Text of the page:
Hydrophobically Associating Polymers

  • J. Bock
  • P. L. ValintJr.
  • S. J. Pace
  • D. B. Siano
  • D. N. Schulz
  • S. R. Turner


Considerable research has been conducted to identify water soluble polymers which can efficiently control the flow properties of displacement fluids for enhanced oil recovery.1–5 Two main types of polymeric viscosifiers have emerged from this research which rely mainly on ultra high molecular weight for thickening efficiency: natural biopolymers such as Xanthan or Scleroglucan and synthetic acrylamide based polymers. Although these polymers possess many useful characteristics, the reservoir conditions in which they can provide adequate mobility control are limited. For example, the biopolymers provide excellent mechanical stability and salt tolerance, however, further improvement in high temperature stability6 would be desirable. Viscosification with acrylamide based polymers depends not only on high molecular weight but also on chain expansion due to ionic charge repulsion or the polyelectrolyte effect. Thus solutions of these polymers are salt sensitive and exhibit poor mechanical7 and thermal stability.8


Shear Rate Solution Viscosity Intrinsic Viscosity Anionic Polymerization Block Polymer 
These keywords were added by machine and not by the authors. This process is experimental and the keywords may be updated as the learning algorithm improves.


Unable to display preview. Download preview PDF.

Unable to display preview. Download preview PDF.


  1. 1.
    S. P. Gupta and S. P. Trushenski, Soc. Pet. Eng. J., 1978, 5, 345.Google Scholar
  2. 2.
    E. Unsal, J. L. Duda and E. Klaus, “Chemistry of Oil Recovery”, ACS symposium series 91, 1979, p. 141–170.CrossRefGoogle Scholar
  3. 3.
    C. L. McCormick, R. D. Hester, H. H. Neidlinger and G.C. Wildman, “Surface Phenomena in Enhanced Oil Recovery”, Plenum, New York, 1981, p. 741–772.Google Scholar
  4. 4.
    M. T. Szabo, J. Pet. Tech., 1979, 553.Google Scholar
  5. 5.
    P. Davison, and E. Mentzer, 55th Annual SPE Mtg., Preprint No. SPE 9300.Google Scholar
  6. 6.
    S. L. Wellington, SPE 9296.Google Scholar
  7. 7.
    J. M. Maerker, Soc. Pet. Engr. J.,1975, 2,311–322,.Google Scholar
  8. 8.
    G. Muller, J. C. Fenyo and E. Selegry, J. Appl. Poly. Sci., 1981, 25, 627–633.CrossRefGoogle Scholar
  9. 9.
    H. S. Makowski, R. D. Lundberg, L. Westerman and J. Bock, “Ions in Polymers”, ACS symposium series 187, p. 3–19, 1980.Google Scholar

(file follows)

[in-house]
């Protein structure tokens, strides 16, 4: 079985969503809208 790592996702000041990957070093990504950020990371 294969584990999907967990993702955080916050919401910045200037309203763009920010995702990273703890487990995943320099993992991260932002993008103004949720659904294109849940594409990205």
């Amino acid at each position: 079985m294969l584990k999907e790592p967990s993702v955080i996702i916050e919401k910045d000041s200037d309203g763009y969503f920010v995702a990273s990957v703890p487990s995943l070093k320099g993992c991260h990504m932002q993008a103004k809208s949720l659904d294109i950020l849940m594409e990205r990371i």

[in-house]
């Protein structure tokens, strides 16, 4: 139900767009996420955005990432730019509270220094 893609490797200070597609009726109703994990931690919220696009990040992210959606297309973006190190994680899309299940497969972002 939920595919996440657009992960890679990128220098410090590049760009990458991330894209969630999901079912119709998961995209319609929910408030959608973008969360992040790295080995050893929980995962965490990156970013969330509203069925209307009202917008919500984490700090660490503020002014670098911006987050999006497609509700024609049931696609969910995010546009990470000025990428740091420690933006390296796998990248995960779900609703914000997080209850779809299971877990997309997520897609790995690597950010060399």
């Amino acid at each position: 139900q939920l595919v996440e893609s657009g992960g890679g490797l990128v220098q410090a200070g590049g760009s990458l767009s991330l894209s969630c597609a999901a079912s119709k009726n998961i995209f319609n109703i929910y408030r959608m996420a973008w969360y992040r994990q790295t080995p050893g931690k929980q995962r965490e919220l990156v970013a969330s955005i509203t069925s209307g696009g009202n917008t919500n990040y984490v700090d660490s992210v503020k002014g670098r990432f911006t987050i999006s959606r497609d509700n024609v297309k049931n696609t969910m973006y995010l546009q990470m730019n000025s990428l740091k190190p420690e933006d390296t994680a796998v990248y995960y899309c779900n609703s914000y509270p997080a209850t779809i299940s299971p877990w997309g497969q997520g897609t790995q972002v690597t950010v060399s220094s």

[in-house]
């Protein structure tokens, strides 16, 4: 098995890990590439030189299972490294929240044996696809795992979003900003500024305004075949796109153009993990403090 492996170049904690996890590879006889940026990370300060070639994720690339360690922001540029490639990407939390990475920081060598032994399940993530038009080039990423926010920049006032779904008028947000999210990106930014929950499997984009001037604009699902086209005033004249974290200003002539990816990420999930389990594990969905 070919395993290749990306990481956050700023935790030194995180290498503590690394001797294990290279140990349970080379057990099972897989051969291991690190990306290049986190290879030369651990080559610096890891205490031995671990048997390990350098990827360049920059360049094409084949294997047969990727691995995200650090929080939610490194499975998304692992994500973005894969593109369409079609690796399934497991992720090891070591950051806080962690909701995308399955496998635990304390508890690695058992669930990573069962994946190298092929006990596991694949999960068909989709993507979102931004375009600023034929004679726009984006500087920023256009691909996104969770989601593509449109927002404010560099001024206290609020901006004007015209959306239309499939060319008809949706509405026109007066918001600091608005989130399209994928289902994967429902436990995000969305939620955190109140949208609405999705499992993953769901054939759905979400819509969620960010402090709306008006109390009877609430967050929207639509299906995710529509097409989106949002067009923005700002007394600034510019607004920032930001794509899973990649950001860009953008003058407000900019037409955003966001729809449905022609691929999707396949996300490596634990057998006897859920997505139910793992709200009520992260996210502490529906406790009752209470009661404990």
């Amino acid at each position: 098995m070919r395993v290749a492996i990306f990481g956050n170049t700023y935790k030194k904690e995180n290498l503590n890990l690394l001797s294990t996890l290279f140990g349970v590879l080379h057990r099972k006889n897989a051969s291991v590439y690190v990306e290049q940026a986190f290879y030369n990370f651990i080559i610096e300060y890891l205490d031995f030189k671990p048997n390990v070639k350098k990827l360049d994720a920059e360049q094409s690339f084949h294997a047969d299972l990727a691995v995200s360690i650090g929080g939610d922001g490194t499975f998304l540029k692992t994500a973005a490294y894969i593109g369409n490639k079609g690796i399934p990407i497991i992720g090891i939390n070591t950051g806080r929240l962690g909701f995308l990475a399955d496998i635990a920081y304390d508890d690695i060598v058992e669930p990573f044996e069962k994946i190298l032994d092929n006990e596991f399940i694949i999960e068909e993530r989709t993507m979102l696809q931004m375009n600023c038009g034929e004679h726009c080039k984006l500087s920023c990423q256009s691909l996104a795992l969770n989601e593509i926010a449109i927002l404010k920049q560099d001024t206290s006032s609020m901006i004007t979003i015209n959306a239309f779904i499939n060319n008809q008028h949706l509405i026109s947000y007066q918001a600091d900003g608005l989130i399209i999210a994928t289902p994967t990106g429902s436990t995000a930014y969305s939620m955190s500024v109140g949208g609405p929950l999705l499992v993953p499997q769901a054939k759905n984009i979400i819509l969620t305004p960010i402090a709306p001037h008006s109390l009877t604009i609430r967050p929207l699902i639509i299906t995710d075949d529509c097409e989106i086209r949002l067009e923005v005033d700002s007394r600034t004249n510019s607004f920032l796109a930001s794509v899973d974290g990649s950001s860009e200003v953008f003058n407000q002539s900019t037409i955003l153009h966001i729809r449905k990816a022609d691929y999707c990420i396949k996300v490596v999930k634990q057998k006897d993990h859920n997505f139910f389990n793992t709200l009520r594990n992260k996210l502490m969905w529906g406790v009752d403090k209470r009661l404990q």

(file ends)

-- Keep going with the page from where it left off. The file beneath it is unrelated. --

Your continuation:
10. 10.
    R. D. Lundberg and R. R. Phillips, J. Polym. Sci., Physics Ed., 1980, 20, 67.Google Scholar
  11. 11.
    M. W. Kim and D. G. Peiffer, J. Chem. Phys., 1985, 83, 4159.CrossRefGoogle Scholar
  12. 12.
    A. Ben-Niam, “Hydrophobic Interactions,” Plenum: New York, 1980.Google Scholar
  13. 13.
    M. Morton, E. E. Bostick and R. G. Clark, J. Polymer Sci.,1963, Al, 475.Google Scholar
  14. 14.
    M. Morton and L. J. Fetters, Macromol. Rev., 1967, 2, 71.CrossRefGoogle Scholar
  15. 15.
    L. J. Fetters, J. Polymer Sci., Part C, 1969, 26, 1.Google Scholar
  16. 16.
    P. L. Valint, Jr. and J. Bock, U.S. Patent 4, 492, 785 1985.Google Scholar
  17. 17.
    S. R. Turner, D. B. Siano, and J. Bock, U. S. Patent 4,528, 348, 1985.Google Scholar
  18. 18.
    S. R. Turner, D. B. Siano, and J. Bock, U. S. Patents 4,520,182 and 4,521, 580, 1985.Google Scholar
  19. 19.
    D. N. Schulz, J. J. Maurer, and J. Bock, U.S. Patent 4,463, 152, 1984.Google Scholar
  20. 20.
    R. H. Whorlow, “Rheological Techniques”; Halsted Press, John Wiley Sons: New York, 1980.Google Scholar
  21. 21.
    J. R. Van Wazer, J. W. Lyons, K. Y. Kim and R. E. Colwell, “Viscosity and Flow Measurement”; Interscience Publishers, John Wiley Sons: New York, 1963.Google Scholar
  22. 22.
    P. L. Valint, Jr., and J. Bock, presentation at 191st National ACS Meeting, Anaheim, Cal., Sept 7, 1986.Google Scholar
  23. 23.
    J. Brandrup and E. H. Immergut, eds., “Polymer Handbook,” Wiley-Interscience: New York, 1975, p. IV - 19.Google Scholar
  24. 24.
    P. J. Flory, “Principles of Polymer Chemistry,” Cornell University Press: Ithaca, New York, 1953, 635.Google Scholar
  25. 25.
    J. Klein and K. D. Conrad, Makromol. Chem., 1980, 181, 227–240.CrossRefGoogle Scholar
  26. 26.
    P. Molyneux, “Water-Soluble Synthetic Polymers: Properties and Behavior, Volume I and II”; CRC Press, Inc.: Boca Raton, Florida, 1985.Google Scholar
  27. 27.
    J. Brandrup and E. H.Immergut, Eds., “Polymer Handbook”, 2nd ed., John Wiley Sons: New York, 1975, IV - 135.Google Scholar
  28. 28.
    G. M. Holzwarth, L. Soni, D. N. Schulz and J. Bock, presentation at 191st National ACS Meeting, Anaheim, Cal., Sept. 7–12, 1986.Google Scholar

Copyright information

© Springer Science+Business Media New York 1988

Authors and Affiliations

  • J. Bock
    • 1
  • P. L. ValintJr.
    • 1
  • S. J. Pace
    • 1
  • D. B. Siano
    • 1
  • D. N. Schulz
    • 1
  • S. R. Turner
    • 1
  1. 1.Exxon Research and Engineering CompanyAnnandaleUSA

Personalised recommendations